A curious deer checks out the gifts left in honor of Andy Warhol.
Image Courtesy of EarthCam
Ice and snow: even an unusually bleak Pittsburgh winter didn't keep away visitors to the grave.
By Maria Sciullo / Pittsburgh Post-Gazette
We’ve all visited Andy Warhol’s grave, one way or another.
An online Web cam makes this visually possible, and his reach extends well beyond. That giant yellow duck that so captivated Pittsburgh last summer? The Knit the Bridge” project? Even the fierce but beloved Hays eagles become interesting to us because Warhol cultivated the kind of cultural zeitgeist that made it OK to be passionate, as a society, about pop art and birds in the wild.
Iconic images of our Pittsburgh native artist, who belonged to the world, can be found in a gift shop in the Louvre in Paris, alongside Marilyn Monroe and Audrey Hepburn. But the man himself was laid to rest in a small cemetery in suburban Bethel Park, on a grassy hillside overlooking the steady rush of Route 88 traffic.
Warhol Museum reveals renovations, new Halston exhibit
Nicholas Chambers, curator, and Lesley Frowick, niece of the designer Halston, talk about renovations and a new exhibit at the Andy Warhol Museum. (Video by Nate Guidry; 5/13/2014)
Once upon a time, Warhol mused that he wanted his headstone to read merely “Figment.” Instead, visitors will find a simple carving of his name and the dates of birth (August 6, 1928) and death (February 22, 1987). They also might discover an assortment of gifts left in tribute: Campbell’s soup cans, flowers, wreaths, religious objects, little rubber ducks, lanterns, writings, a fake human skull, action figures, notes and the stray sheaf of poetry.
A project from EarthCam, The Andy Warhol Museum and St. John Chrysostom Byzantine Catholic Church set up two Web cams last August to provide a 24/7 online window on Warhol’s grave site at St. John the Baptist Byzantine Catholic Cemetery.
During the past nine months, the Pittsburgh Post-Gazette has snapped dozens of screen shots representing the good, the weird and the wonderful nature of visits to Warhol’s grave.
The images, courtesy of EarthCam, show museum employees and visitors — one of whom is dressed as Elvis Presley — celebrating with birthday cake. The live streaming at www.EarthCam.com/warhol has documented some rather interesting visitors through the change of seasons.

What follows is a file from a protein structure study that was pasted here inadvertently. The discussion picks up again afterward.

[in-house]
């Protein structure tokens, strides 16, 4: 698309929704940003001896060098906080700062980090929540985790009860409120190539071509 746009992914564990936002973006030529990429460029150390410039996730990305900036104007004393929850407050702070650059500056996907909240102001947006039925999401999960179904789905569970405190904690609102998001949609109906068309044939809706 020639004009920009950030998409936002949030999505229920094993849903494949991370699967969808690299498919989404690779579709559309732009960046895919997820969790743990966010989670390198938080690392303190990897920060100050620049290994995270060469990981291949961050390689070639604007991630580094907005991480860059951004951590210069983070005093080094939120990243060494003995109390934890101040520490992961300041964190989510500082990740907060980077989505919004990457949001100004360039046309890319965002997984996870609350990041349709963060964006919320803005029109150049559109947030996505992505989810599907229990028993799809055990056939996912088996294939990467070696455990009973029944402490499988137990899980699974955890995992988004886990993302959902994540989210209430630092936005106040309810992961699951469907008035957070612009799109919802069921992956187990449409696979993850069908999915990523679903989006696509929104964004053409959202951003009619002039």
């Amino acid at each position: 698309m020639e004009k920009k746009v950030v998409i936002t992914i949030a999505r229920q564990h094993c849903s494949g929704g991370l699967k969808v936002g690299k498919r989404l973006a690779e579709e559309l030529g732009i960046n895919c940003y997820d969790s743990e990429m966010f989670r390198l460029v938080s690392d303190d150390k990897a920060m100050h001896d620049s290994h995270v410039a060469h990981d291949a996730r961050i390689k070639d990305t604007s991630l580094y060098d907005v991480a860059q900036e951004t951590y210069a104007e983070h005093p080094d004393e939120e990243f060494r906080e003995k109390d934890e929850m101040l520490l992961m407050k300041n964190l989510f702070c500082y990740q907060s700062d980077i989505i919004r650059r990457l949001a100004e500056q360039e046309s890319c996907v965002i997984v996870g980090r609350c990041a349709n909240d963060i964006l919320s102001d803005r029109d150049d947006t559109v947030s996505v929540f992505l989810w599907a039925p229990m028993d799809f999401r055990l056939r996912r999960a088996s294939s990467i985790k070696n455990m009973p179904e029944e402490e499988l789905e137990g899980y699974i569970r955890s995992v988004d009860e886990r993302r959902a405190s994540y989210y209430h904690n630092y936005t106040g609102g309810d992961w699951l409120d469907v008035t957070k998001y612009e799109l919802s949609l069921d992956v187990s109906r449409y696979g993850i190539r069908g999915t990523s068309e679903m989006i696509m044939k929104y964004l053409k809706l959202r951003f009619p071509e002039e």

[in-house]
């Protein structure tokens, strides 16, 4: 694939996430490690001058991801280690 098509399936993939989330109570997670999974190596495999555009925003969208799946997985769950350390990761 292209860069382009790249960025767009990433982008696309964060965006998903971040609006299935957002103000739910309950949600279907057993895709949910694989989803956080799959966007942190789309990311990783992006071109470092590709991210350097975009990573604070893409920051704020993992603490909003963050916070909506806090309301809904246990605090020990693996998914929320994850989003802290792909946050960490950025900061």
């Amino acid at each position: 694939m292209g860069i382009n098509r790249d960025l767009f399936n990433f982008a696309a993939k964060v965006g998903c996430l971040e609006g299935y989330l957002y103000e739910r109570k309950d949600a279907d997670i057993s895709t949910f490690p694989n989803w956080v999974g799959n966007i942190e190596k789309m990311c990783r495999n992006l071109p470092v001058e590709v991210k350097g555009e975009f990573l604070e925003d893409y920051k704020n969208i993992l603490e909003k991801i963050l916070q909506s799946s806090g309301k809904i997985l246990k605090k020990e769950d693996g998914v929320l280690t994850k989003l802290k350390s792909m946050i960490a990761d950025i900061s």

Recently, someone dressed as the Easter Bunny hopped up to the site, basket in its paws. There have been Christmas wreaths, first fresh, then abandoned. Other screen shots reveal visits from high schoolers on a class trip, a group of people and a white dog, deer, rabbits and crows in the dark of night, footprints in the snow and a man in a kilt playing a trombone while a woman stands by with a red-and-white-umbrella, looking all the world like a cover from The New Yorker.
At some point, the headstone was wrapped like a birthday gift. Another time, foil was placed over both ends. Flowers and shrubs were planted, removed and others took their place.
On the day before Halloween, a woman dressed as Frida Kahlo was joined by a child in Marcel Marceau clown garb. A big brown dog makes a few appearances over the months, sniffing out remnants of the latest gifts to Andy.
Pittsburgh artist Madelyn Roehrig has been visiting Mr. Warhol’s grave daily for years. Her collection of photographs, notes and anecdotes are part of the book project, “Conversations With Andy.”
Ms. Roehrig, who maintains a Facebook page, "Conversations With Andy," will be conducting another video shoot from 5-6 p.m. on Memorial Day. Fans, she said, can talk with Warhol for the project. She will be visible on the EarthCam when she visits the grave site this afternoon at 1 to "tell Andy all about it."
Judging from the steady stream of visitors, Warhol’s grave certainly is getting more than 15 minutes of fame.
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